Tuesday, June 25, 2019

Fan On or Auto For Your Air Conditioner?

Summer is closely associated with heat and humidity as the warmest season of the year no matter where you live. When you return home from having fun in the sun, you just want to lean back in the recliner or on the couch and cool off. HVAC companies in Tampa FL can handle all of your air conditioning needs so that your system is operating at peak performance during the all important summer months where sweet relief from the heat and humidity is awaiting inside your front door.
Once your air conditioning system is operating smoothly and efficiently, there is a very common question that makes many homeowners scratch their collective heads. Namely, should you set your AC thermostat to the “Fan On” or “Auto” position? As you will see, there are pros and cons to each setting.

Difference Between the Two Settings

Thermostats come with different customization options, but one option found on almost all units is the “Fan On” or “Auto” switch. When the thermostat is set to the on position, the system’s fan will run continuously, regardless of whether or not the HVAC unit is generating a heating or cooling cycle. By contrast, when the thermostat is switched to the auto position, the system’s fan will only run during the desired heating or cooling cycle and will then shut off automatically once the target temperature is reached until the system kicks itself back on for the next cycling event.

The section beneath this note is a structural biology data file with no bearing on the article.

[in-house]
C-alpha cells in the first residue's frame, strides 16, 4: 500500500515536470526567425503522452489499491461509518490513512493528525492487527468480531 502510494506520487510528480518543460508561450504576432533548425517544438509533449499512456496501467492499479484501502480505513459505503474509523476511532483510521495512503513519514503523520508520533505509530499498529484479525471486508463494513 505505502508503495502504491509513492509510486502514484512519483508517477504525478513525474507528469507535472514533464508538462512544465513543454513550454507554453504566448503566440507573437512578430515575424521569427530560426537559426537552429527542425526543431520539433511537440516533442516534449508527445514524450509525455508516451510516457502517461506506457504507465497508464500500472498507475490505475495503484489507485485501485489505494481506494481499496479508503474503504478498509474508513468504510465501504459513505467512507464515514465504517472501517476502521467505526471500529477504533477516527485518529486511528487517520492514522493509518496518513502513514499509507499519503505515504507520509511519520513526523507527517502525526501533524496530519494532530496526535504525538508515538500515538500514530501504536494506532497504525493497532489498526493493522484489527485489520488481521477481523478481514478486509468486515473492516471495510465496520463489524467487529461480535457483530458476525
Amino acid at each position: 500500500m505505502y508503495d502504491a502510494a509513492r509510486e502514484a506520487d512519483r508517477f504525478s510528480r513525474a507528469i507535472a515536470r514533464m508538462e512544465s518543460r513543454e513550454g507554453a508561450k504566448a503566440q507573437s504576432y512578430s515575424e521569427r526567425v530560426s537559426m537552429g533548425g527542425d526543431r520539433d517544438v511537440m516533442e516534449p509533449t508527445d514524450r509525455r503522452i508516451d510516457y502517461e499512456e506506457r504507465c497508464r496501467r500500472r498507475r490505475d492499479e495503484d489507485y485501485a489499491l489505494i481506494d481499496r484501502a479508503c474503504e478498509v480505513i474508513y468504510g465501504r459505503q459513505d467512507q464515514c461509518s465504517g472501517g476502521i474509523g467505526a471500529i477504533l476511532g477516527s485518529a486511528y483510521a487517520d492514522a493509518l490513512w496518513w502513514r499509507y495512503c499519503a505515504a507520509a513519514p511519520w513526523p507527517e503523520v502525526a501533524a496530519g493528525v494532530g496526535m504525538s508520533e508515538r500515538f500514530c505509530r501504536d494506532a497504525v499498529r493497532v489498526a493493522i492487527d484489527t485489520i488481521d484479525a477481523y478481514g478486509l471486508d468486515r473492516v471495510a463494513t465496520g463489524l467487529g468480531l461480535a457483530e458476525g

Fan On Setting

The primary advantage of the “Fan On” position is that the ambient air inside of the residence is always cycling through the HVAC filter since the fan is continuously running. Thus, the interior air quality is arguably better because particulate matter is constantly being removed from the air. Of course, the main disadvantage with this setting is that the fan is always using energy, thereby increasing the monthly utility bill.

Auto Setting

Not surprisingly, the obvious advantage of the “Auto” setting is that it uses less energy given that the fan only runs when the HVAC system is in an active heating or cooling cycle. In turn, the primary drawback to this setting is that the system completely powers up and then down requiring stops and starts, thereby potentially leading to more wear and tear over time necessitating repair costs.
No matter which setting you choose, it is always a good idea to have your AC system checked out by a professional technician at the start of the cooling season.

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